Working with communities is one of the most rewarding and challenging jobs that exists. It is well known that every community has its charm and difficulties, and you will have a different dynamic with each one of them. I am currently working with 3 different communities in Calakmul: Conhuas, Castellot (Hormiguero) and Dos Naciones. In this occasion I will talk about Dos Naciones.
Dos Naciones is in the south of the Calakmul Biosphere Reserve close to the boarder with Guatemala. The population of Dos Naciones is mostly from Chiapas and their predominant language is Chol. Since the first time I went to DN I knew that it would be a challenge to work here. Opwall’ s camp is located 20 minutes walking up hill in the forest, all the equipment needs to be carried to set up the wildest camp of the 3 terrestrial sites in Mexico. We needed cooks who knew how to cater to dietary requirements unheard of in these villages, need to provide water in a place where water trucks don’t arrive, most importantly, I need to find the way to work in a community where traditionally many aren’t used to taking instructions from a woman. Dos Naciones is a poor community with almost zero help from the local government and where NGOs don’t go maybe because of how far it is from the main nearest town, the bad roads, or the fear of the unknown. I won’t lie and say that I knew how to tackle all those challenges at the beginning, but my previous experiences helped me to understand how hard the life is for these communities and why it takes time to build relationships with organizations from outside the community. Slowly but surely, I developed a relationship with them. I made sure each member of the community was always treated with respect, kindness, and fairness, by every single participant and Opwall staff member. We organized all those that wanted to work with us to make sure everyone will have the opportunity to get an extra income and to not leave all the opportunities in just one family.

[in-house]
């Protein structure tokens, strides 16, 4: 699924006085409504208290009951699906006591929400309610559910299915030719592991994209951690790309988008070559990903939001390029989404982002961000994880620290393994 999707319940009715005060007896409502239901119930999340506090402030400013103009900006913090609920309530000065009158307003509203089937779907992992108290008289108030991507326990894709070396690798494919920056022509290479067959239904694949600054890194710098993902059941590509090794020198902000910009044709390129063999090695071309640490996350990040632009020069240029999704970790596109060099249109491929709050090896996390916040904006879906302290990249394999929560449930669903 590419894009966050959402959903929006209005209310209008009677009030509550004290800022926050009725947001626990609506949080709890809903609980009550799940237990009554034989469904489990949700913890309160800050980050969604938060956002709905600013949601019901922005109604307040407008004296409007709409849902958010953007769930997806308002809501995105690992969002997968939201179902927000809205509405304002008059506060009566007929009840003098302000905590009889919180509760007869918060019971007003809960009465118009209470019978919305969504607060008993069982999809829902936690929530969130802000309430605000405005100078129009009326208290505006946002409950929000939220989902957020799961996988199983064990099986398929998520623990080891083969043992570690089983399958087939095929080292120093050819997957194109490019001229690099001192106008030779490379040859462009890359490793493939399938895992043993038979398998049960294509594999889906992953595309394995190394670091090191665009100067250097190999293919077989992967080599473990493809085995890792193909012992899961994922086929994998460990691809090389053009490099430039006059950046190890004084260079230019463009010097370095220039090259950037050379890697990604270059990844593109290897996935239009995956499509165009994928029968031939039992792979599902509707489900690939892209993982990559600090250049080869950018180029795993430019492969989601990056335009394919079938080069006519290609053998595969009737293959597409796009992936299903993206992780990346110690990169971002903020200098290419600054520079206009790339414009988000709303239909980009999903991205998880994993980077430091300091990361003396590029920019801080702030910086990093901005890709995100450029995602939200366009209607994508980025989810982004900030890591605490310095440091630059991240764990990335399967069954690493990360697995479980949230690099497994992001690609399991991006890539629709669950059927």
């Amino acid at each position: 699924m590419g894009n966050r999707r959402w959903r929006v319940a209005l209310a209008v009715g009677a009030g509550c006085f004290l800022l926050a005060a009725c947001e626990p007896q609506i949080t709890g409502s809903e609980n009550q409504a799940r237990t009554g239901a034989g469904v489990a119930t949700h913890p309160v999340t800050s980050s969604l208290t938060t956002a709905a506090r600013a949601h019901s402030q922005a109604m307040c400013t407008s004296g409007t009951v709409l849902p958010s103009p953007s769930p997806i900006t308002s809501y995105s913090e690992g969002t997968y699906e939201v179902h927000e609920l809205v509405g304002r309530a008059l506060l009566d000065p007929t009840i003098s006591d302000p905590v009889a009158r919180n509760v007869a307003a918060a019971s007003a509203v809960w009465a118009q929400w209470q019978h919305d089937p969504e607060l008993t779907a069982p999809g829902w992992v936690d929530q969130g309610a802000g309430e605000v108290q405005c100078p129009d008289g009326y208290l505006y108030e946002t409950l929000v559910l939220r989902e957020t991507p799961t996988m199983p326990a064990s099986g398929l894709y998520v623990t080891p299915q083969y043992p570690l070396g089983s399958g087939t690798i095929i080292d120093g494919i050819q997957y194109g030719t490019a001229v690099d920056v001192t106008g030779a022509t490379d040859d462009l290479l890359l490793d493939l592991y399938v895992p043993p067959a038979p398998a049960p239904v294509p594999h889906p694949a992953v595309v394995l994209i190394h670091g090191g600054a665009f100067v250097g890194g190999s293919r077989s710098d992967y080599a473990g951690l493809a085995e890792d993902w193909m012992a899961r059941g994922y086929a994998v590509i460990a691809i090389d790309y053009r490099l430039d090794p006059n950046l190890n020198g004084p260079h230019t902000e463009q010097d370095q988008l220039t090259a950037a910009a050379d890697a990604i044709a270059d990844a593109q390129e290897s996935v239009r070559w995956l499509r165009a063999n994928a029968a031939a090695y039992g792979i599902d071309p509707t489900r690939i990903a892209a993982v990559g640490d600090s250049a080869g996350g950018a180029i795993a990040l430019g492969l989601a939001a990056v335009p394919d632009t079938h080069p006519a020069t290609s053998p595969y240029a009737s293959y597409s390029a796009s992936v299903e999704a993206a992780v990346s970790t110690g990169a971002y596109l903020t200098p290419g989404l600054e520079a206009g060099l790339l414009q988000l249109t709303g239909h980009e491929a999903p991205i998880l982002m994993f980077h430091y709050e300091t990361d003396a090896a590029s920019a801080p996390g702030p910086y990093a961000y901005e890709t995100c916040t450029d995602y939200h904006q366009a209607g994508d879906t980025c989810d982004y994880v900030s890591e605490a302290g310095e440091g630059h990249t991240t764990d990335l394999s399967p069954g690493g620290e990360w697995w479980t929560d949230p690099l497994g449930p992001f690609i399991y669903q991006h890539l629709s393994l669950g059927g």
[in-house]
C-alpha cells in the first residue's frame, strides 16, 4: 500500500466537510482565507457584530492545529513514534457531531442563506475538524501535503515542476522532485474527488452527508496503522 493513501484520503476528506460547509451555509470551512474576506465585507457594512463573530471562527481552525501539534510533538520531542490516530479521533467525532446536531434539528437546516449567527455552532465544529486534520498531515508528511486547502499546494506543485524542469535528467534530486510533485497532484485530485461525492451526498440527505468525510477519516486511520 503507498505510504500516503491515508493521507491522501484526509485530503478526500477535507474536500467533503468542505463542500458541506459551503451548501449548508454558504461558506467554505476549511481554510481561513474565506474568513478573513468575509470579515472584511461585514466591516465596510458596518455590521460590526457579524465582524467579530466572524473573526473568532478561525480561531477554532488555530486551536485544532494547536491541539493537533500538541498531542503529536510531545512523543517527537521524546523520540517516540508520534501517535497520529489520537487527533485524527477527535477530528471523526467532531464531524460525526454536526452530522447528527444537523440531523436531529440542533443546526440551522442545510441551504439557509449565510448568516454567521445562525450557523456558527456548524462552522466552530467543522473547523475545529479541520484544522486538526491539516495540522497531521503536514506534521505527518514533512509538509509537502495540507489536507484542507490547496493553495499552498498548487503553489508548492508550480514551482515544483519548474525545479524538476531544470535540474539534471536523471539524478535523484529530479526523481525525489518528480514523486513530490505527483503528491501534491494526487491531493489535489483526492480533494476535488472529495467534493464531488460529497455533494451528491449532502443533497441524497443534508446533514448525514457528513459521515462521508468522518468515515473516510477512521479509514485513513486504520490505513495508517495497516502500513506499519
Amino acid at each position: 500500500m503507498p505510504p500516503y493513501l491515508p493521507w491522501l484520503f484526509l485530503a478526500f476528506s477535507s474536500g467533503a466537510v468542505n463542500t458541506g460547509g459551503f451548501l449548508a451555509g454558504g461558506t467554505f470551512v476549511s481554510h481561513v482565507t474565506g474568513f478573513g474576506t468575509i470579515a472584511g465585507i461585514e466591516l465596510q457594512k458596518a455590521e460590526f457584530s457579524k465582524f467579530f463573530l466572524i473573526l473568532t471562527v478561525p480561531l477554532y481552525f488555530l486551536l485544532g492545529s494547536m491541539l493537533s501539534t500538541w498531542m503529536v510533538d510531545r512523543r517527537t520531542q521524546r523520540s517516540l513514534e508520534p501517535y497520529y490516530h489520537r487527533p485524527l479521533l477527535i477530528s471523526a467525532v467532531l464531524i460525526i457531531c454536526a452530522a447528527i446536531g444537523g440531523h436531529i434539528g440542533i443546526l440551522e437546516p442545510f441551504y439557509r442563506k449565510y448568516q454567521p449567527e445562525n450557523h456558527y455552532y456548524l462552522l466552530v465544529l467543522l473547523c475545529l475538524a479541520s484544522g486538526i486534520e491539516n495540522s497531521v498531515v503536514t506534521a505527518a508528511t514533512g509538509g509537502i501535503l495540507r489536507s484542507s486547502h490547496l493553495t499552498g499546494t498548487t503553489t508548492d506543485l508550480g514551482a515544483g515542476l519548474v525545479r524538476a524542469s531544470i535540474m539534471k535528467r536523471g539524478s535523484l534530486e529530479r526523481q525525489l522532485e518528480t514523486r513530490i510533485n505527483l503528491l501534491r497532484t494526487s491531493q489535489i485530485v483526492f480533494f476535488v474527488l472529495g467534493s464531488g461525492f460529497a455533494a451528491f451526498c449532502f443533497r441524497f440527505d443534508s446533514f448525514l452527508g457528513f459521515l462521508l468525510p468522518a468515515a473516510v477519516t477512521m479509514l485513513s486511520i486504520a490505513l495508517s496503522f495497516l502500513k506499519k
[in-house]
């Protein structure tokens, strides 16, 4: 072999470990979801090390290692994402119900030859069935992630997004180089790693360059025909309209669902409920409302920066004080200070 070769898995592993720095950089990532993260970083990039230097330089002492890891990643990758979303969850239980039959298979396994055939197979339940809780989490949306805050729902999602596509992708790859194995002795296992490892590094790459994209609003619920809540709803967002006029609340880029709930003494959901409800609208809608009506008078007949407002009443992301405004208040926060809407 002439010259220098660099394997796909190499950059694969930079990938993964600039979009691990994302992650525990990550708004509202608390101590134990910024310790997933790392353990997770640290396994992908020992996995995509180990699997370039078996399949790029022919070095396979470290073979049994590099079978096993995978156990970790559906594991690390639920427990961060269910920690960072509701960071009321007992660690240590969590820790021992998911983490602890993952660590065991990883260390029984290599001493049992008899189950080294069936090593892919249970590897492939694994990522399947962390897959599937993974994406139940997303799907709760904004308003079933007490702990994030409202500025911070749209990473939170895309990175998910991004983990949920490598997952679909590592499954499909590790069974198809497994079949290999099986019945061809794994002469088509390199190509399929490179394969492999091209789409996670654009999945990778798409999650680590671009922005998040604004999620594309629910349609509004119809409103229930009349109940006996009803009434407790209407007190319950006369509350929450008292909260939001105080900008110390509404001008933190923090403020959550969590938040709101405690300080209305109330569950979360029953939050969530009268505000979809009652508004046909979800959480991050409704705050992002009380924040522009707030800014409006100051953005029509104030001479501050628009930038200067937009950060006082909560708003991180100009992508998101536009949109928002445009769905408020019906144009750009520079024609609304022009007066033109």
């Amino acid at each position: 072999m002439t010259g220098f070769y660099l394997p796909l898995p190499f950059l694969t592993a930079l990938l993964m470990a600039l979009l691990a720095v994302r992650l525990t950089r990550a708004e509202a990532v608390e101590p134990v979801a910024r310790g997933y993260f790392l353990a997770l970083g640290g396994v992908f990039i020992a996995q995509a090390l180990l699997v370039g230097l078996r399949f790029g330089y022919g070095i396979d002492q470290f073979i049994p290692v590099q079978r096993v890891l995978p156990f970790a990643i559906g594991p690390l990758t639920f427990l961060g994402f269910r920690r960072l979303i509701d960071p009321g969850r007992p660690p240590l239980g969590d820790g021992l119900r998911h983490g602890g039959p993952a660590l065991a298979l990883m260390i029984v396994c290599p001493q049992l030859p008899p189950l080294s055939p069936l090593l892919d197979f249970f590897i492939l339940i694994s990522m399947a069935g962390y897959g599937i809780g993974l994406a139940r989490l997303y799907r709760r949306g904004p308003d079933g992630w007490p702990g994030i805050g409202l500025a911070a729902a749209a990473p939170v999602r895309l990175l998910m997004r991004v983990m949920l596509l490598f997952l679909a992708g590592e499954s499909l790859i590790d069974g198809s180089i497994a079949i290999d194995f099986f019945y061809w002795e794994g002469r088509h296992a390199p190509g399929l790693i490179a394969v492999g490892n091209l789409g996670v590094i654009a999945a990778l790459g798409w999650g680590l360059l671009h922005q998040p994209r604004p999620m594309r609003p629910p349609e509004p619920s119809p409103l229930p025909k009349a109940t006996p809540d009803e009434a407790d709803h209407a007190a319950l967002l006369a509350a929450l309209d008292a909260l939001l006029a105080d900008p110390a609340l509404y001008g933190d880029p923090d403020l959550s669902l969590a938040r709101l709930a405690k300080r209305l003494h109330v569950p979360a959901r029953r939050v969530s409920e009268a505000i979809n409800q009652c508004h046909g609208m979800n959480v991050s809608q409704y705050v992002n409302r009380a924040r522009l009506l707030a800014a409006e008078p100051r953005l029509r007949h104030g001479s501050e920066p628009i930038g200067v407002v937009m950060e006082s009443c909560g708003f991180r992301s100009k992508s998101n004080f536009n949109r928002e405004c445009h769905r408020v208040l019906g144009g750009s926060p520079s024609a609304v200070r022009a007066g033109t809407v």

We learn so much from these community members every day! No one knows their forest better than them, no one knows how to set up camps in the middle of the forest with only a machete, nails and a tarp like them. They tell the most entertaining stories and the most heartbreaking ones. Even if as a team we must still overcome a lot of challenges, there is nothing more rewarding for me than to have been accepted as part of their community, to be treated with respect, to feel protected and I can even dare to say, to feel loved.
Through years of building this relationship with the Dos Naciones community I feel so lucky to have reached a point where we consider each other family. We support on each other during these times of the year and ultimately without the hard working and trusted members of the community, our field Camp at Dos Naciones would not be possible.